Ice skating in New York City is a blast all winter long — the outdoor exercise and rosy cheeks! The music and lights! The hot chocolate! But the best time to snap on those new high-tech rental skates and try not to tumble out there on the ice is during NYC's most festive holiday season between now and the New Year.
Here's a look at the city's outdoor ice rinks — they vary in size and cost and vibe, but all are easily reached by public transportation.
Wollman Rink in Central Park
The city's largest outdoor rink also commands one of its prettiest settings, sitting in a natural bowl in Central Park's southeast corner right near the picturesque Gapstow Bridge (and, usually, some good duck spotting on the pond). Plus the whole facility recently underwent a much-needed renovation, so in many ways this old favorite is also one of our newest rinks. Spectators can get a great view from the Overlook, too, where the legendary Harlem soul food restaurant Melba's operates a kiosk. Adults should expect to spend about $35 for ice time at peak hours and skate rental.
Located at the southeast corner of Central Park, enter at East 59th Street and Fifth or Sixth Avenues and then walk inside the park. More details here (open for the 2023-2024 season).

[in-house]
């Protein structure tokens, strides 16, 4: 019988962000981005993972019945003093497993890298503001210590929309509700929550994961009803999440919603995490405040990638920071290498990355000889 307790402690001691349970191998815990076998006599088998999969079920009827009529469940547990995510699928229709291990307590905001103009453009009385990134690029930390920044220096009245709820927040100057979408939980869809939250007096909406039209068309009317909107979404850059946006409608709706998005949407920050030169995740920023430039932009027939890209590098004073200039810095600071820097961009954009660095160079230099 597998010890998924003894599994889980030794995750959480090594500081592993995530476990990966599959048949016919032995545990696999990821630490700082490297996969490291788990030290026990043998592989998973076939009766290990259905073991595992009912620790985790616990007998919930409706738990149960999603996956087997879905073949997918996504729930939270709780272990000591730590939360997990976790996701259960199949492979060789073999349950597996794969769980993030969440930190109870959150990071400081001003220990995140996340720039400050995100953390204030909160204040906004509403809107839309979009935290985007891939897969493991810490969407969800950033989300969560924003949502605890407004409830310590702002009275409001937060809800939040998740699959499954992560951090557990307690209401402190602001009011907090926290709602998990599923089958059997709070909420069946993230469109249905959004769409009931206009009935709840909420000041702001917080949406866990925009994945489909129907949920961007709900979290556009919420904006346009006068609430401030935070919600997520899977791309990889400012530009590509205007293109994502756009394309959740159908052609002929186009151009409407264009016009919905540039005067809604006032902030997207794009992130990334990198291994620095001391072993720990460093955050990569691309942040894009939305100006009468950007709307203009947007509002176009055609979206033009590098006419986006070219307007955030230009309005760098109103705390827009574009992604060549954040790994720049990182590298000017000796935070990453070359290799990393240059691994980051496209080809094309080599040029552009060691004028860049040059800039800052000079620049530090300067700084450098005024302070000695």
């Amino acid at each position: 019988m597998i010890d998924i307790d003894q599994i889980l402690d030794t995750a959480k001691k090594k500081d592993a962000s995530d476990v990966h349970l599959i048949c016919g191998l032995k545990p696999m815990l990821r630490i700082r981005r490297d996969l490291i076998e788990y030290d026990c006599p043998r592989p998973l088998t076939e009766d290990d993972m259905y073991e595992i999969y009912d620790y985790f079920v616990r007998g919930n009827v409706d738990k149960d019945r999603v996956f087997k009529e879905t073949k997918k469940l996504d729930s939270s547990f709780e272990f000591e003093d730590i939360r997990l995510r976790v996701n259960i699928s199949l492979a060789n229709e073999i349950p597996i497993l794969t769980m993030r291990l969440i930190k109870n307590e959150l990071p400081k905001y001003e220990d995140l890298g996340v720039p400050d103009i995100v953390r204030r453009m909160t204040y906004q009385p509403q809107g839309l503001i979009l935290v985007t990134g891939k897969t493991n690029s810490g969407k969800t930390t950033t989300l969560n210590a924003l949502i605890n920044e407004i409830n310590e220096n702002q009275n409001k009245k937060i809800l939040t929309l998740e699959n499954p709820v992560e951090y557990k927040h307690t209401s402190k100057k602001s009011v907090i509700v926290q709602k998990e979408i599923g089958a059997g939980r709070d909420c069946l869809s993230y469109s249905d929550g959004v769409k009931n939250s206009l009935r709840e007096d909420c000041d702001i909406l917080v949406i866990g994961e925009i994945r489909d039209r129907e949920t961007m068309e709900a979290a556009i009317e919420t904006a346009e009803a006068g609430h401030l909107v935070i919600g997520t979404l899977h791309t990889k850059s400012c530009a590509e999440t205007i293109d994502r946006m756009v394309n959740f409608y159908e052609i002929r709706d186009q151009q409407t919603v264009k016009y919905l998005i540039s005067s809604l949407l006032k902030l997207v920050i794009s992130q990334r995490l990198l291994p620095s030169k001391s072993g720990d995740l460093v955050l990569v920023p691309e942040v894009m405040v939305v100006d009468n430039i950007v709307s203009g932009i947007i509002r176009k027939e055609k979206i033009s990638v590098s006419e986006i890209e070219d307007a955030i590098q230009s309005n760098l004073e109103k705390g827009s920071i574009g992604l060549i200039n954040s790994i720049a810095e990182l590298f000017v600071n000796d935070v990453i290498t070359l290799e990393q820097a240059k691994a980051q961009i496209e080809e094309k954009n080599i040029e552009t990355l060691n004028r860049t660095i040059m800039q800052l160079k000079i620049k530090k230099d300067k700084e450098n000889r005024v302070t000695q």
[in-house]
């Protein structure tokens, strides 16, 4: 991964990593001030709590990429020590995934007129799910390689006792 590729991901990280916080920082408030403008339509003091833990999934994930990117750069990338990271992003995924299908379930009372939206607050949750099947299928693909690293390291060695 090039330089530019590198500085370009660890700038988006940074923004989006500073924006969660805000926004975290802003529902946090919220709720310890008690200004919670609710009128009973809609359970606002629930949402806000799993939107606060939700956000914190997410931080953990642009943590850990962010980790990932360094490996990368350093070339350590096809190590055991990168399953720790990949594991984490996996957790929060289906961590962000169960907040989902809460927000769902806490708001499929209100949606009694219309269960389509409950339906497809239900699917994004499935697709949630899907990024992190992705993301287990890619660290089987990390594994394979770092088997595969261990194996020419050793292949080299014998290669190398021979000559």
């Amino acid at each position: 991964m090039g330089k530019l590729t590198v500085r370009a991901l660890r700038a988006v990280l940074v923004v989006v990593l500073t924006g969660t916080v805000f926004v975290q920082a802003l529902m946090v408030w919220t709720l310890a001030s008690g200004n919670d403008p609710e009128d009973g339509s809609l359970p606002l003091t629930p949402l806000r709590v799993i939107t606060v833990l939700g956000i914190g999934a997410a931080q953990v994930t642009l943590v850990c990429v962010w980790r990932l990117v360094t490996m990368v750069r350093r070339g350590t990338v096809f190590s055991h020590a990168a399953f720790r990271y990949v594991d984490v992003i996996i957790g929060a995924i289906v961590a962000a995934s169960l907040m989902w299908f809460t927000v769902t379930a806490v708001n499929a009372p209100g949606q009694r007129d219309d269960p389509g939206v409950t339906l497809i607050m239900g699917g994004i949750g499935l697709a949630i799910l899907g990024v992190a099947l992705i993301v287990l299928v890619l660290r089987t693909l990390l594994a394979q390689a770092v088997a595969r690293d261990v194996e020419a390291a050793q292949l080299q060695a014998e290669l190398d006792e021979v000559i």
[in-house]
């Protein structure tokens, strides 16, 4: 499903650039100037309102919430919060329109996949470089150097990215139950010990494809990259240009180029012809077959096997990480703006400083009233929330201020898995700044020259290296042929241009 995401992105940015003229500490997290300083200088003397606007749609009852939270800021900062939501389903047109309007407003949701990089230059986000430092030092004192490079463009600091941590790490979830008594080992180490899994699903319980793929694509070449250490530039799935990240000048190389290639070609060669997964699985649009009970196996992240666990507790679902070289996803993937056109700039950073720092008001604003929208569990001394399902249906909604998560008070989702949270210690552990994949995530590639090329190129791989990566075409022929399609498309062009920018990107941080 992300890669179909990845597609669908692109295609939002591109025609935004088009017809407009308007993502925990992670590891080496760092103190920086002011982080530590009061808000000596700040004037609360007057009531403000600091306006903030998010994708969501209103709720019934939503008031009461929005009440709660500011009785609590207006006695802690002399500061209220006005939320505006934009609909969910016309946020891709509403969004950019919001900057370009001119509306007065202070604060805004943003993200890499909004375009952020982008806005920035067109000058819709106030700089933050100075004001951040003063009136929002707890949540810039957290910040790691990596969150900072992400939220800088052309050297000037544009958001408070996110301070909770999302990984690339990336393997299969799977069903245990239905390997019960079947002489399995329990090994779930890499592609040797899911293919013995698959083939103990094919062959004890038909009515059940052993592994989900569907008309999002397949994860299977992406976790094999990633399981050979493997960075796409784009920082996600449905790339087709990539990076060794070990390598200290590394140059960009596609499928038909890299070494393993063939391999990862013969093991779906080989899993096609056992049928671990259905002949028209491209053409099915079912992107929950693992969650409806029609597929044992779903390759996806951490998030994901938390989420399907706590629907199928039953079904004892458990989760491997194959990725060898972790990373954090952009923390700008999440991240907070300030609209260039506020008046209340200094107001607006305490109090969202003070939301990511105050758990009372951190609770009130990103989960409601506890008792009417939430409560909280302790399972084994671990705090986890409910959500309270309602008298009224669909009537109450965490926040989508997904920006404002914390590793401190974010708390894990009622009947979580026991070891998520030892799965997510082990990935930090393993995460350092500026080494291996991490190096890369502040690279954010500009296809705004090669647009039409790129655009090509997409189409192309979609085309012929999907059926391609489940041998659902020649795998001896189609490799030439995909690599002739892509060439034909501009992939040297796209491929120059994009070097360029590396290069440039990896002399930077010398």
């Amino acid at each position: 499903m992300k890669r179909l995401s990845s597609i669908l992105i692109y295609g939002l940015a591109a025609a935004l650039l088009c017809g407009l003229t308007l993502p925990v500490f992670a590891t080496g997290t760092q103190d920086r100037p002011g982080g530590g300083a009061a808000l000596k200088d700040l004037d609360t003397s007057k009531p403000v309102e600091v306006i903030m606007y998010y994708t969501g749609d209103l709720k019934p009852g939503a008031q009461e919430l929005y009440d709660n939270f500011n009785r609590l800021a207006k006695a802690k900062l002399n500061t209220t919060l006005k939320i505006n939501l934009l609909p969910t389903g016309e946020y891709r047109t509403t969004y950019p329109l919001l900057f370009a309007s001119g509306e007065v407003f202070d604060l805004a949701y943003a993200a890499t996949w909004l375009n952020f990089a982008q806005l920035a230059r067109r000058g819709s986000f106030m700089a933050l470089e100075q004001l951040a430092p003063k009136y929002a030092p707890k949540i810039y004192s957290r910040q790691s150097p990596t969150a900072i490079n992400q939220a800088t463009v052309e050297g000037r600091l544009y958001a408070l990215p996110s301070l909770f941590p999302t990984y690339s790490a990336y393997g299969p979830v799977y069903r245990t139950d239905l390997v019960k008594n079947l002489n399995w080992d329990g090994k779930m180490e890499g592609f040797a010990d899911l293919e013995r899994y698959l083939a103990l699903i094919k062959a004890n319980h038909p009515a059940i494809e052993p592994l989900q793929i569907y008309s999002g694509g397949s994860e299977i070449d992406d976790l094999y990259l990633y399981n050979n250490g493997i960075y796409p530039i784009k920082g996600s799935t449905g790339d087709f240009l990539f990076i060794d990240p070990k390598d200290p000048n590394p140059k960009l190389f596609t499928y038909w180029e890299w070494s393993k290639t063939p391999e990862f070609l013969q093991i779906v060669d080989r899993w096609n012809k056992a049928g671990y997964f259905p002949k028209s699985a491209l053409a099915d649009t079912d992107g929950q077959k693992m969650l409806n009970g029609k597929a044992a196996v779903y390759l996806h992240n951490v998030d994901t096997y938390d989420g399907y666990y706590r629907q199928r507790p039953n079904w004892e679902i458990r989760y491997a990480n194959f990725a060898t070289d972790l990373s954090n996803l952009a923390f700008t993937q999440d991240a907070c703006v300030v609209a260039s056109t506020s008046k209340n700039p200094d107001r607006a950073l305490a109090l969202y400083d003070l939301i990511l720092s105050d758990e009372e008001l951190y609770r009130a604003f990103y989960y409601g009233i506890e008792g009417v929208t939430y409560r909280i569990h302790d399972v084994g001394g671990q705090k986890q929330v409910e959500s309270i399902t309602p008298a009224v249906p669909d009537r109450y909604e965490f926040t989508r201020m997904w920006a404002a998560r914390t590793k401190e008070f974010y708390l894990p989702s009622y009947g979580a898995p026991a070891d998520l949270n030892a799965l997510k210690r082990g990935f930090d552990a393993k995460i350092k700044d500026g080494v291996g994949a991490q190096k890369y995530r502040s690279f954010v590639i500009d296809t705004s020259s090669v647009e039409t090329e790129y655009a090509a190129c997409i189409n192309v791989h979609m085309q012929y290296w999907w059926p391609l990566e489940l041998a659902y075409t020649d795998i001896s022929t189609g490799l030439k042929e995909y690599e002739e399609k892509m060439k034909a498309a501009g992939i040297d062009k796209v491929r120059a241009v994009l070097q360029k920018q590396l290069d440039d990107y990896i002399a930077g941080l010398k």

Several subway lines are under 10 minutes from the rink
The Rink at Winter Village in Bryant Park
It's quite a lively scene at the skating rink at Bryant Park, what with the ever-more sprawling and lavish Winter Village complex offering gift shops, snack stalls, bars, and "cozy igloos" near the ice and the spectator patio, where non-skaters can sit at tables and hang and eat and drink. The ice time is free here, just note that if you don't bring your own blades, skate rentals will cost you as much as $36 during peak times.
Located at 42nd Street and 6th Avenue in Manhattan. More details here (open for the 2023-2024 season).
Many trains will bring you close to this Midtown rink!
The Rink at Rockefeller Center
The ice rink at Rockefeller Center in Midtown, set right below the world's most famous Christmas tree, is pretty much at the center of NYC's holiday season spectacles. But even after the non-festive part of winter sets in, Rock Center is still an exceptionally pleasant place to skate, not least because of all the incredible new dining options, both casual and fancy, that have recently opened in the complex.
Located between 49th and 50th streets and 5th and 6th Avenues. More details here (open for the 2023-2024 season).
In addition to the subway, the M1, M2, M3, and M4 buses stop right nearby on Fifth Avenue as well.
LeFrak Center at Lakeside in Prospect Park